Thursday, 2 October 2008

The sun rises as well as sets!

It has been one of those weeks where there is a sense that immense changes are afoot and that we are seeing a major turning point in history. I remember seeing the Berlin Wall falling late in 1989 and knowing that the world would be different from then on. Collectively, we have the same sense today. When the House of Representatives rejected the first bail-out plan, it just became evident that the United States had reached a central turning point in its history. What comes next is a matter of conjecture that futurists are currently debating. A more pressing question faced by a more general public is when are these horrible days going to end?

An interesting clue to the way out was placed before us last Tuesday. Circumstances forced me out of bed much earlier than could be called respectable. This gave me the chance to watch the afternoon trading in the Far East. On Monday, the US markets fell by 7%-8%. The Far East responded by falling by 4%-5% in morning trading. However, by lunch time, buyers entered the markets to leave the markets down only 2%-3% on the day. This wave of buying rolled across to Europe (FTSE 100 up 85 points on the day) and then on to America (the Dow up 485 points on the day). All in all, the losses were starting to be clawed back.

It is interesting to consider why this might be. Reports so far indicate that value investors (those who buy when good quality assets are priced at an unreasonably cheap level) were coming back to the market to snap up bargains. Indeed, Warren Buffet (the biggest value investor in the world) entered the market last week to buy $5 billion worth of equity in Goldman Sachs. As an example from the UK, the commercial bank Lloyds TSB was trading at a dividend yield of about 15% (i.e. three times the rate of retail deposit accounts) earlier in the week. If the bank’s balance sheet is as robust as it appears, if it can maintain an acceptable profitability, if it fares well in the downturn, and if it can maintain its dividend, then we can readily see why investors are considering the stock cheap and buying them.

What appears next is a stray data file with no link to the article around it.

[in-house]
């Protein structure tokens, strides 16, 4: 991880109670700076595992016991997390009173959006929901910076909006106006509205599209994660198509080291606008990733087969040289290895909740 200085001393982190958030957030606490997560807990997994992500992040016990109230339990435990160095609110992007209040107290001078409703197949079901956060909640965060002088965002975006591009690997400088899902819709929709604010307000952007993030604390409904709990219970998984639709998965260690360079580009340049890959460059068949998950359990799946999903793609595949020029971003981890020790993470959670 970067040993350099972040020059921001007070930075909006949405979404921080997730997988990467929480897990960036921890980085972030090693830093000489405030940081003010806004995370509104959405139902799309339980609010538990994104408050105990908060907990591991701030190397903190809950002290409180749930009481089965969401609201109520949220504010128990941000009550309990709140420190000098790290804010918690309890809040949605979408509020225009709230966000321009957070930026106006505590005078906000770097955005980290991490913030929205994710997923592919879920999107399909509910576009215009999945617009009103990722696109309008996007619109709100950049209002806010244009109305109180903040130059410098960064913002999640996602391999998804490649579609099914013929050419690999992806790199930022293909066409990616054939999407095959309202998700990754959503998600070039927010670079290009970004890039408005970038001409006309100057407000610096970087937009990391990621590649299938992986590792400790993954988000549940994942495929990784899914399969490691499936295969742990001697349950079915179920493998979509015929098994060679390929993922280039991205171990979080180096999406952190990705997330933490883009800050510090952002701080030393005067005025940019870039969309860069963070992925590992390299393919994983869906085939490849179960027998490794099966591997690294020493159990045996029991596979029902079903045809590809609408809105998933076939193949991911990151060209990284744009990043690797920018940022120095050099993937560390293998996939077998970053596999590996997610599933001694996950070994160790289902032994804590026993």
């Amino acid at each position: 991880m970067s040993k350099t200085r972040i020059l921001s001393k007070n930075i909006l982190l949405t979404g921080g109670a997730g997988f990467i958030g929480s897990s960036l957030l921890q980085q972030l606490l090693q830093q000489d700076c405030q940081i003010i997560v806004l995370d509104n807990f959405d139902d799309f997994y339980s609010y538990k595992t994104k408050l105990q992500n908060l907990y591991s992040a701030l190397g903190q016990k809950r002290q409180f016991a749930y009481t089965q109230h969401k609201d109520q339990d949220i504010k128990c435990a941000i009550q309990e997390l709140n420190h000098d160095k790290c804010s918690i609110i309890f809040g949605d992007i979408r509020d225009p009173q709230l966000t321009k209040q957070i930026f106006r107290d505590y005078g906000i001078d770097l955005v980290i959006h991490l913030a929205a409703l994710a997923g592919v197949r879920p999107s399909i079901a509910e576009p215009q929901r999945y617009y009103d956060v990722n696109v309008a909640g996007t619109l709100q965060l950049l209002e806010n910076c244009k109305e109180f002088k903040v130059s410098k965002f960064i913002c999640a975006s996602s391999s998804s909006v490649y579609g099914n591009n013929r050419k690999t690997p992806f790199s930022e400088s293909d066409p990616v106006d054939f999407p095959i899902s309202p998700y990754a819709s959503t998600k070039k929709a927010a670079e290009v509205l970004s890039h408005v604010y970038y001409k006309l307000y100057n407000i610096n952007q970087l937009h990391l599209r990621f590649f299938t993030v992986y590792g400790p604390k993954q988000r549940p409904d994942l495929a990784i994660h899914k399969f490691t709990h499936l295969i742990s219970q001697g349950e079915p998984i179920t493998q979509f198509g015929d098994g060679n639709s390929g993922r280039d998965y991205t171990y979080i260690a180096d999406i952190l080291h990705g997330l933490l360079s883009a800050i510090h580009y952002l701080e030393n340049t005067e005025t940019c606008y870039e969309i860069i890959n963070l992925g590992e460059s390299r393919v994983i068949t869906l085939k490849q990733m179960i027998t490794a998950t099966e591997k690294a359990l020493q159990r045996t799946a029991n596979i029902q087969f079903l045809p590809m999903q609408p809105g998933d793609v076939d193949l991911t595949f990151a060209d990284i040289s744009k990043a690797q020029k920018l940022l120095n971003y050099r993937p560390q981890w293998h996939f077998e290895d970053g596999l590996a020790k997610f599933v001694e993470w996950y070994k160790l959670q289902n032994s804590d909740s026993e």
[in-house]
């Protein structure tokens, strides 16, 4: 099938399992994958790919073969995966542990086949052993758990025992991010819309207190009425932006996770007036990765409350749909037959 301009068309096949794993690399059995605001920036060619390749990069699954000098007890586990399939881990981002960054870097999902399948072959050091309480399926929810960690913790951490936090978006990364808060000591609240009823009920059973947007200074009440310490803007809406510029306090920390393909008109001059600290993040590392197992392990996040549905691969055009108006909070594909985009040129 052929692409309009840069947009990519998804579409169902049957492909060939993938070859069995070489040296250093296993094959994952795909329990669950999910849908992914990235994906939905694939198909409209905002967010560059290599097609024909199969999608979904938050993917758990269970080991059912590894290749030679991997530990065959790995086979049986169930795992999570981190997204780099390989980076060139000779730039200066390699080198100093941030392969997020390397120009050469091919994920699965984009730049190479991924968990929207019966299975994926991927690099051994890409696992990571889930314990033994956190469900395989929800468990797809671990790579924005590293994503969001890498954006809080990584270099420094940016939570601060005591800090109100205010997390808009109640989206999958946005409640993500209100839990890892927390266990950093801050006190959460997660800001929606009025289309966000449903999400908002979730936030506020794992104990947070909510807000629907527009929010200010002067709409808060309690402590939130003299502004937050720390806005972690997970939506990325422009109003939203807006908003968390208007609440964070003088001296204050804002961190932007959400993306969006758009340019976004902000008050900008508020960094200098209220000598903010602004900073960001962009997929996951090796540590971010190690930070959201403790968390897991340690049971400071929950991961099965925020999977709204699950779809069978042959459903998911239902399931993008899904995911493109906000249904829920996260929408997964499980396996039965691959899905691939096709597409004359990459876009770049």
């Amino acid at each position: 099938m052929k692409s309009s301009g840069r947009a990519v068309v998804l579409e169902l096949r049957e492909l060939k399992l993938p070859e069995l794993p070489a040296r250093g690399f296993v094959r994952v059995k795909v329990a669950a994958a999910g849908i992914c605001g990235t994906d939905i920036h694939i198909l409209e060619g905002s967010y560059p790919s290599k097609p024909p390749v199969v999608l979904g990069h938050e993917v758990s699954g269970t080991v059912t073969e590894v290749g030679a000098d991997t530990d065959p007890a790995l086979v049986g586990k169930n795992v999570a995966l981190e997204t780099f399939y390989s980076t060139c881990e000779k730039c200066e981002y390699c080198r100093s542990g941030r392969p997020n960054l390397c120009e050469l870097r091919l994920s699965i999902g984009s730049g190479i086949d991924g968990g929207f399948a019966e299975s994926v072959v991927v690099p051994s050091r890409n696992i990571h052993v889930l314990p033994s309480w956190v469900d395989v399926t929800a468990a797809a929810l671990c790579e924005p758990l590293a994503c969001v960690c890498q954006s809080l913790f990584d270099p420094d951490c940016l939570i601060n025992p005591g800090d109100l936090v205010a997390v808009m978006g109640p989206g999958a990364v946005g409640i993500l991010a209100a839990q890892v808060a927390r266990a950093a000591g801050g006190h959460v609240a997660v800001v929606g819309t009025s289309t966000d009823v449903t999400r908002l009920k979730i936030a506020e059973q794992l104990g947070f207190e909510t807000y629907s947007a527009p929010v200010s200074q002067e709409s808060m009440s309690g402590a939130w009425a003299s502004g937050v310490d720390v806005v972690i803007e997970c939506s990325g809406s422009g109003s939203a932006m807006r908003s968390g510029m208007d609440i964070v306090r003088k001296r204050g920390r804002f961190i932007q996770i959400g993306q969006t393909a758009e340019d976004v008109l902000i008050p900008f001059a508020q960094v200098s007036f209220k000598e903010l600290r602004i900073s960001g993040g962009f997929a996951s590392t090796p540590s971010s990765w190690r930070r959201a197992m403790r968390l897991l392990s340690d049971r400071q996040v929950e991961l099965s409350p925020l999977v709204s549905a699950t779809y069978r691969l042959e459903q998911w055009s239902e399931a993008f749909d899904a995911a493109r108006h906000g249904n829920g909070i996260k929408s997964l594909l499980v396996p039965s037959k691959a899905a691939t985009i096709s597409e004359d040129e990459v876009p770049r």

This is all very promising. We are now seeing weak signals that indicate that the worst might be coming to an end in the financial markets. The prospects for the ‘real economy’ continue to be bleak for the next few months, and a lot of hardship has yet to be felt, but at least we can start to see a way out of the crisis. There is still scope for us to be blown off course. There is still the possibility of our political masters doing something silly, which will only prolong and deepen the downturn.

The probability of political mistakes in Europe is low and falling. Over the weekend, the UK authorities handled the collapse of Bradford and Bingley (a UK mortgage bank) and the European authorities acted decisively to shore up Fortis (a commercial bank with extensive interests in the Benelux countries and France). The monetary authorities in Europe are starting to appear to be up to the job of handling the crisis. Christine Lagarde (the French Finance Minister – France currently presides over the EU) looks particularly masterful. Even Gordon Brown has started to look as if he knows what he is doing! This appearance has substance; a model has now developed to allow the monetary authorities to manage the crisis.

The same cannot be said across the Atlantic. The House of Representatives voted against the first Bush Plan, the Senate has voted for the second Bush Plan. Perhaps this reflects that the Representatives are closer to main street USA, whilst the Senate are closer to the international partners of the US? This story still has some way to run, but one thing is clear – the credibility of the US Government as an international partner has been damaged. If the US is perceived as an unreliable partner, then it will have to pay a risk premium in future dealings. And this really brings us back to where we started – the long term impact of this crisis.

At present, the jury remains deadlocked. Events suggest that the current downturn could be of a temporary nature. It could be that the long decline over the past ten years could be reversed and the fortunes of the US improve. However, it is also possible that the US is locked in a long term decline and that the current crisis is just one more milestone on the downward path. What is becoming evident is that the weaknesses and flaws in the American system of government are increasing the likelihood of long term permanent decline. When nations across the world are seeing politicians pulling together in acts of national unity, the US still retains its partisan politics. If this hypothesis is correct, then the House of Representatives rejecting the first bail-out plan would mean that the United States had reached a central turning point in its history.

It is up to the politicians to choose whether to experience the sun rising or setting.

© The European Futures Observatory 2008

No comments: